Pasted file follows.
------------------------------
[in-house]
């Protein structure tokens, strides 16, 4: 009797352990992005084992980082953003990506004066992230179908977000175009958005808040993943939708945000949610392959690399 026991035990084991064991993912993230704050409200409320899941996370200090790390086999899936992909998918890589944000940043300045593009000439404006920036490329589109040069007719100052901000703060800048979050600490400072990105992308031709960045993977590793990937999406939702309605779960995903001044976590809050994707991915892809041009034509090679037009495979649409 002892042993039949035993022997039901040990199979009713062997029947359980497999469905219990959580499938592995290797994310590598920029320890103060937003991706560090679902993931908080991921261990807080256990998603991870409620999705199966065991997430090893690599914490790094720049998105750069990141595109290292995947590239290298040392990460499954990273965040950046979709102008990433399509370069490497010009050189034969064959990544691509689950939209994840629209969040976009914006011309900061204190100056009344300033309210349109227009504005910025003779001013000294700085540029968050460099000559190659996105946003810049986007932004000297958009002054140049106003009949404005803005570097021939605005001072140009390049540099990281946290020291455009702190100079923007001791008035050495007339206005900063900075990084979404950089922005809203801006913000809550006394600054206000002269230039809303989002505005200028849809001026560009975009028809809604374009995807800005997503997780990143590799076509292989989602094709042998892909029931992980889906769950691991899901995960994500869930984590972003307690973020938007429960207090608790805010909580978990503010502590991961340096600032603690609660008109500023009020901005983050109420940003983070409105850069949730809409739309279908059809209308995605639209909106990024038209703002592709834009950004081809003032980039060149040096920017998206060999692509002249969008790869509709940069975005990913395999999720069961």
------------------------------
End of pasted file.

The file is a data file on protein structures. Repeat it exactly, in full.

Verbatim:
[in-house]
């Protein structure tokens, strides 16, 4: 009797352990992005084992980082953003990506004066992230179908977000175009958005808040993943939708945000949610392959690399 026991035990084991064991993912993230704050409200409320899941996370200090790390086999899936992909998918890589944000940043300045593009000439404006920036490329589109040069007719100052901000703060800048979050600490400072990105992308031709960045993977590793990937999406939702309605779960995903001044976590809050994707991915892809041009034509090679037009495979649409 002892042993039949035993022997039901040990199979009713062997029947359980497999469905219990959580499938592995290797994310590598920029320890103060937003991706560090679902993931908080991921261990807080256990998603991870409620999705199966065991997430090893690599914490790094720049998105750069990141595109290292995947590239290298040392990460499954990273965040950046979709102008990433399509370069490497010009050189034969064959990544691509689950939209994840629209969040976009914006011309900061204190100056009344300033309210349109227009504005910025003779001013000294700085540029968050460099000559190659996105946003810049986007932004000297958009002054140049106003009949404005803005570097021939605005001072140009390049540099990281946290020291455009702190100079923007001791008035050495007339206005900063900075990084979404950089922005809203801006913000809550006394600054206000002269230039809303989002505005200028849809001026560009975009028809809604374009995807800005997503997780990143590799076509292989989602094709042998892909029931992980889906769950691991899901995960994500869930984590972003307690973020938007429960207090608790805010909580978990503010502590991961340096600032603690609660008109500023009020901005983050109420940003983070409105850069949730809409739309279908059809209308995605639209909106990024038209703002592709834009950004081809003032980039060149040096920017998206060999692509002249969008790869509709940069975005990913395999999720069961």